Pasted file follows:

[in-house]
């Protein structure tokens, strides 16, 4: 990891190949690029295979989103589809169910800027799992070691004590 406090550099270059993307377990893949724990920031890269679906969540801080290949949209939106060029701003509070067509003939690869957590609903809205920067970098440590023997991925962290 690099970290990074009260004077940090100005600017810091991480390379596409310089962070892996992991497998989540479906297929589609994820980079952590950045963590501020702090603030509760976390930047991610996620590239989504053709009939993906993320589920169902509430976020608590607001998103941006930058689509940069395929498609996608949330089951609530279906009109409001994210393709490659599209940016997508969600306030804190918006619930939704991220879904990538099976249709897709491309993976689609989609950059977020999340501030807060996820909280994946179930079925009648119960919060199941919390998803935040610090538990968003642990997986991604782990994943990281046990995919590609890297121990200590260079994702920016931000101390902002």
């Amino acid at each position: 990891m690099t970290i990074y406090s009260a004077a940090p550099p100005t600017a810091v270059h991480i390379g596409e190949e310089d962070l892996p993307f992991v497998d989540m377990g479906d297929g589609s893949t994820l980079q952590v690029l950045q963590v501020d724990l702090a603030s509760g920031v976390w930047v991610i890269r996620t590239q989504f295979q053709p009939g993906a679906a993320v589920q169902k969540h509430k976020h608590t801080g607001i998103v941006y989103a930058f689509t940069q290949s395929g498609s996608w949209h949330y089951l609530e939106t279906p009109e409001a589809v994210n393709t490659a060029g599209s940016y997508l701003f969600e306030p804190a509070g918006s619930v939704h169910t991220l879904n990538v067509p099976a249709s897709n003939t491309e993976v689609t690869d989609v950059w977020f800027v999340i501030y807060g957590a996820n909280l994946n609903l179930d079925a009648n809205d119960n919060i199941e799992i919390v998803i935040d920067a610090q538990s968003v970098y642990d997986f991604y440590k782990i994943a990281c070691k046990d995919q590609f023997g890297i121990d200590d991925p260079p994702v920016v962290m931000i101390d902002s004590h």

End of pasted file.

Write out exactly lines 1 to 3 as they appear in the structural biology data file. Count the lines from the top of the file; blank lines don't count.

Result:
[in-house]
């Protein structure tokens, strides 16, 4: 990891190949690029295979989103589809169910800027799992070691004590 406090550099270059993307377990893949724990920031890269679906969540801080290949949209939106060029701003509070067509003939690869957590609903809205920067970098440590023997991925962290 690099970290990074009260004077940090100005600017810091991480390379596409310089962070892996992991497998989540479906297929589609994820980079952590950045963590501020702090603030509760976390930047991610996620590239989504053709009939993906993320589920169902509430976020608590607001998103941006930058689509940069395929498609996608949330089951609530279906009109409001994210393709490659599209940016997508969600306030804190918006619930939704991220879904990538099976249709897709491309993976689609989609950059977020999340501030807060996820909280994946179930079925009648119960919060199941919390998803935040610090538990968003642990997986991604782990994943990281046990995919590609890297121990200590260079994702920016931000101390902002």
């Amino acid at each position: 990891m690099t970290i990074y406090s009260a004077a940090p550099p100005t600017a810091v270059h991480i390379g596409e190949e310089d962070l892996p993307f992991v497998d989540m377990g479906d297929g589609s893949t994820l980079q952590v690029l950045q963590v501020d724990l702090a603030s509760g920031v976390w930047v991610i890269r996620t590239q989504f295979q053709p009939g993906a679906a993320v589920q169902k969540h509430k976020h608590t801080g607001i998103v941006y989103a930058f689509t940069q290949s395929g498609s996608w949209h949330y089951l609530e939106t279906p009109e409001a589809v994210n393709t490659a060029g599209s940016y997508l701003f969600e306030p804190a509070g918006s619930v939704h169910t991220l879904n990538v067509p099976a249709s897709n003939t491309e993976v689609t690869d989609v950059w977020f800027v999340i501030y807060g957590a996820n909280l994946n609903l179930d079925a009648n809205d119960n919060i199941e799992i919390v998803i935040d920067a610090q538990s968003v970098y642990d997986f991604y440590k782990i994943a990281c070691k046990d995919q590609f023997g890297i121990d200590d991925p260079p994702v920016v962290m931000i101390d902002s004590h």